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Maintaining outside space for emotional wellbeing

Maintaining outside space for emotional wellbeing: Mental Health Awareness Week, organised by the Mental Health Foundation, runs each year from the 10th to 16th of May. This year’s theme of ‘Nature’ is particularly poignant with lockdown restrictions easing and people once again allowed to socialise at both indoor and outdoor locations.

The emotional wellbeing benefits of nature have been researched extensively over the years and, as Paul Bean from grounds maintenance specialist Nurture Landscapes Group explains, it is important to keep these in mind all-year-round, especially as the world looks to recover from Covid-19.

Maintaining outside space for emotional wellbeing

Maintaining outside space for emotional wellbeing

Research[1] commissioned by the Mental Health Foundation and the UK World Wildlife Fund (WWF-UK) published ahead of Mental Health Awareness Week found that 62% of people felt that taking a walk helped improve their mental wellbeing during the pandemic.

Now that we are starting to look ahead to the post-Covid world, outside spaces will continue to be areas of comfort. That, of course, means caring for these areas so that they can provide the respite people are looking for.

‘Caring’, in this context, includes small individual actions that each person can take in their day-to-day lives, such as taking litter home, to carrying out more extensive grounds maintenance and improving sustainability practices, such as using energy-efficient equipment when tending to a park’s upkeep.

There is also a lot to be said for creating a space that the local community feel proud to have on their doorstep, achieved by hosting events around biodiversity and environmental awareness.

Urbanised areas in particular can see the benefits of opening up more natural spaces in these ways, especially as the various lockdown measures highlighted the need for improved access. According to figures from the Office of National Statistics, only 13% of residents across urban areas in England and the three most populous cities in Wales lived within a ten minute walk of a local park, and of those who did have good access, nearly a quarter (24%) suggested the park was at risk of becoming too overcrowded.[2] Yet before the first lockdown in March 2020, 93% of respondents had visited a green space in the year leading up to movement restrictions being implemented.

Improving natural areas to create a quiet haven in an otherwise stressful and at times, overwhelming setting, doesn’t happen overnight. However, choosing the right plants, flowers, and even the positioning of benches, are good first steps. Then, of course, there is the ongoing TLC which keeps the park looking at its best.

The message of taking care of the natural environment for our own emotional wellbeing is a key one for Mental Health Awareness Week this year, and something we at Nurture Landscapes take great pride in being able to facilitate. While we may not be experts in mental health, we do understand and appreciate how important it is for people to have a space where they can take some time to care for themselves.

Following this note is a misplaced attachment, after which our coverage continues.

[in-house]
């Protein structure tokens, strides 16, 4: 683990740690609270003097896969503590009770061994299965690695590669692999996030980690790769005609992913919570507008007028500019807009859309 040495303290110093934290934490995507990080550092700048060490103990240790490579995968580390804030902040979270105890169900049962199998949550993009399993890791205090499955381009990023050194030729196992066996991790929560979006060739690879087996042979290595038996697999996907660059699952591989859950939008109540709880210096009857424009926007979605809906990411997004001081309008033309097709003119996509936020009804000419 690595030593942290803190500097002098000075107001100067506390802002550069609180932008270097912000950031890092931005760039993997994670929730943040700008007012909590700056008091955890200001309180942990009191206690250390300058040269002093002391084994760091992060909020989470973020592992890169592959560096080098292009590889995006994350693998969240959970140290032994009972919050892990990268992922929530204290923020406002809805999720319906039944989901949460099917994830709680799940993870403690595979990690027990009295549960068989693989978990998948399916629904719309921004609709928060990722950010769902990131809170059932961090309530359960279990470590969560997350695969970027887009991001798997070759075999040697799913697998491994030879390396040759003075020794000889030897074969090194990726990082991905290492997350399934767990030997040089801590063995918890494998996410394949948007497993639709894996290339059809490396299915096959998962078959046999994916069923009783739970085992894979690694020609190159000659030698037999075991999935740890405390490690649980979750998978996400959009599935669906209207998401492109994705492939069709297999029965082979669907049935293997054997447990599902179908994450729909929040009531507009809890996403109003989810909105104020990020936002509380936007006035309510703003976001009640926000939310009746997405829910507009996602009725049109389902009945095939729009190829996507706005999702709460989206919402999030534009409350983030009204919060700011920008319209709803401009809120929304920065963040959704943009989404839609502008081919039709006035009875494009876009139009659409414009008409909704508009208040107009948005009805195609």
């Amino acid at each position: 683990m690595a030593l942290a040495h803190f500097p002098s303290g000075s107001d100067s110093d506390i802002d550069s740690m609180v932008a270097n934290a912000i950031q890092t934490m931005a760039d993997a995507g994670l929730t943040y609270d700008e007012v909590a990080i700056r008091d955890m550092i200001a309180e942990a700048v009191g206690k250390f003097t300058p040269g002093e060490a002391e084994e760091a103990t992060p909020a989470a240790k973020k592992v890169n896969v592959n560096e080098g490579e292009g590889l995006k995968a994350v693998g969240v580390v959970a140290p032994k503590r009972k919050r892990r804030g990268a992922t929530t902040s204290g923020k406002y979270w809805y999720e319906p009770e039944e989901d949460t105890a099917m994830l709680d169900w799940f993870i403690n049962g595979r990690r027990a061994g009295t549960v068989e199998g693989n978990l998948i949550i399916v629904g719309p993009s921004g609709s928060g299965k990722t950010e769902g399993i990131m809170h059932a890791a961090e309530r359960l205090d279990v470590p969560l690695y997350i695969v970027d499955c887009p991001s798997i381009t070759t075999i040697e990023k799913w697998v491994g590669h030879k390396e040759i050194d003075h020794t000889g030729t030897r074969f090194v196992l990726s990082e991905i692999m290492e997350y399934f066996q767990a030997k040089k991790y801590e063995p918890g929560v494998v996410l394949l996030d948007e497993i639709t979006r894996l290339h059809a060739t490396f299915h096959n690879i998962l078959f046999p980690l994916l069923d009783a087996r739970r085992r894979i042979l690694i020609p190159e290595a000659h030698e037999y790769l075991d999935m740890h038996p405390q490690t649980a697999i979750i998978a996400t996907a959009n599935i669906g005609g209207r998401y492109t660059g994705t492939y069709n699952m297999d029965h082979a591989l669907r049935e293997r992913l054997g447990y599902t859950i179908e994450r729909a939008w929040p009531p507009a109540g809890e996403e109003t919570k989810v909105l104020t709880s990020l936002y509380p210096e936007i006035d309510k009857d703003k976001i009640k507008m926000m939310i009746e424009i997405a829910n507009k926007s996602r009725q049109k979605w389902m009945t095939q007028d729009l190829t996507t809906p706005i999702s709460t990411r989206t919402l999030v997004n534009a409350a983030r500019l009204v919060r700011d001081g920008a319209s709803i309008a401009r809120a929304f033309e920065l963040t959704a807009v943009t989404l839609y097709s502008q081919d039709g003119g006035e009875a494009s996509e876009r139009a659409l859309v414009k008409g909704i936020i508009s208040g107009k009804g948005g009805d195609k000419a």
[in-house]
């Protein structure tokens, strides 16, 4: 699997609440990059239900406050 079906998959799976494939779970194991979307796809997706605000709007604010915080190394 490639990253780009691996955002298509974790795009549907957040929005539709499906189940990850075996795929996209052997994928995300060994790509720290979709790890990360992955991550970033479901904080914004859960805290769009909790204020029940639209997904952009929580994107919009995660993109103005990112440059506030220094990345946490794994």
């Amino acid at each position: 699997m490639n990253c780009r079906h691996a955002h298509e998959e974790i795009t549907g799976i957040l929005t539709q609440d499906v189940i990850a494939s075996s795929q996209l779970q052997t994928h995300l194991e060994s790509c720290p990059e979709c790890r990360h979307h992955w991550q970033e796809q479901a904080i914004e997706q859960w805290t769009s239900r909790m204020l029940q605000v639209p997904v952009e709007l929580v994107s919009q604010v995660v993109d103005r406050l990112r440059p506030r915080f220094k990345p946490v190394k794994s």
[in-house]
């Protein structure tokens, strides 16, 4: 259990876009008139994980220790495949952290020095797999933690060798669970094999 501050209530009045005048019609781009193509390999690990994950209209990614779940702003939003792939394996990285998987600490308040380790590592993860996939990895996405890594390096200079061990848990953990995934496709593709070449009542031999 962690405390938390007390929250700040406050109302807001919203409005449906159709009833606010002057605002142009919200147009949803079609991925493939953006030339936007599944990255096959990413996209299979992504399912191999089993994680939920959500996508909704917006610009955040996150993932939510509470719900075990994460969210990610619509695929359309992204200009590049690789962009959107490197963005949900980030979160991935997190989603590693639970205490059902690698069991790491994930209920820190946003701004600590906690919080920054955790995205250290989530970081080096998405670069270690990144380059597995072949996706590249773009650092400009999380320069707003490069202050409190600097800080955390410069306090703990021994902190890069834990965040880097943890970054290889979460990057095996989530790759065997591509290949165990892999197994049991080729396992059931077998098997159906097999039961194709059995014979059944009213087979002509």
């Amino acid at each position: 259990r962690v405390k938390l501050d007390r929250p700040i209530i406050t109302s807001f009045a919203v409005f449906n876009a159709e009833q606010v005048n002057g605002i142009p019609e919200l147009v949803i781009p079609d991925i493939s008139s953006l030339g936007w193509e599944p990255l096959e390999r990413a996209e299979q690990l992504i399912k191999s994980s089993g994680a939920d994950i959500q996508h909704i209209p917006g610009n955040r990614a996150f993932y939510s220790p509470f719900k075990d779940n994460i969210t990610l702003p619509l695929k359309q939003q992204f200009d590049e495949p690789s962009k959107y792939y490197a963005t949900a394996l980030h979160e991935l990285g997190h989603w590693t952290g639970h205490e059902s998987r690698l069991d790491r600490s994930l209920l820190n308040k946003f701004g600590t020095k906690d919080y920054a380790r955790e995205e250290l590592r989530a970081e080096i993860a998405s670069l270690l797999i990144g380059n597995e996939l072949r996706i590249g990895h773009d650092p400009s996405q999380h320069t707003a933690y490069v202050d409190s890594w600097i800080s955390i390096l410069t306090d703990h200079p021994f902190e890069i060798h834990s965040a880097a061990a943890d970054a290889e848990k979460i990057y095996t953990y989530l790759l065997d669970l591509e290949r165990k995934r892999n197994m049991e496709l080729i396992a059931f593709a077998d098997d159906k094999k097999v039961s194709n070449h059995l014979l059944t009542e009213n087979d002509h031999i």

And the signs that this will continue to be the case are there already, with offices looking to utilise outdoor meeting areas, such as the one we use ourselves at our head office in Surrey (pictured), and nature charities reporting greater interest in their respective activities, according to ONS data.[3]

The same data reveals that during the summer of 2020, the use of #m_2362510770876043122__ftn3outdoor spaces surged when compared to Natural England’s baseline figures from the period 2010 to 2018, peaking at a 100% increase in August of last year. Good weather and the temporary lifting of restrictions will certainly have been key factors for this dramatic increase, but the understanding and awareness of nature that people developed in the months spent in lockdown will have also contributed.

Before the virus outbreak, when long commutes and crowded urban areas were considered ‘the norm’, going for a walk to clear the mind or get some fresh air out of a busy office provided a welcome respite from the constant pressures of modern living. Covid-19 showed us just how important those five minutes out in the fresh air truly are.

As Mental Health Foundation’s Thriving in Nature report states, “nature is for everyone [and] it is essential that everyone can access nature whatever their circumstances”.[4] To fulfil this vision, and ensure that the post-pandemic era has a strong focus on taking care of our own individual mental health needs, opening up natural spaces and maintaining them to create green oases in what can be an overwhelming world needs to be a priority, especially with nearly half of people in the UK noticing the increasing benefits of nature on their overall mental wellbeing.

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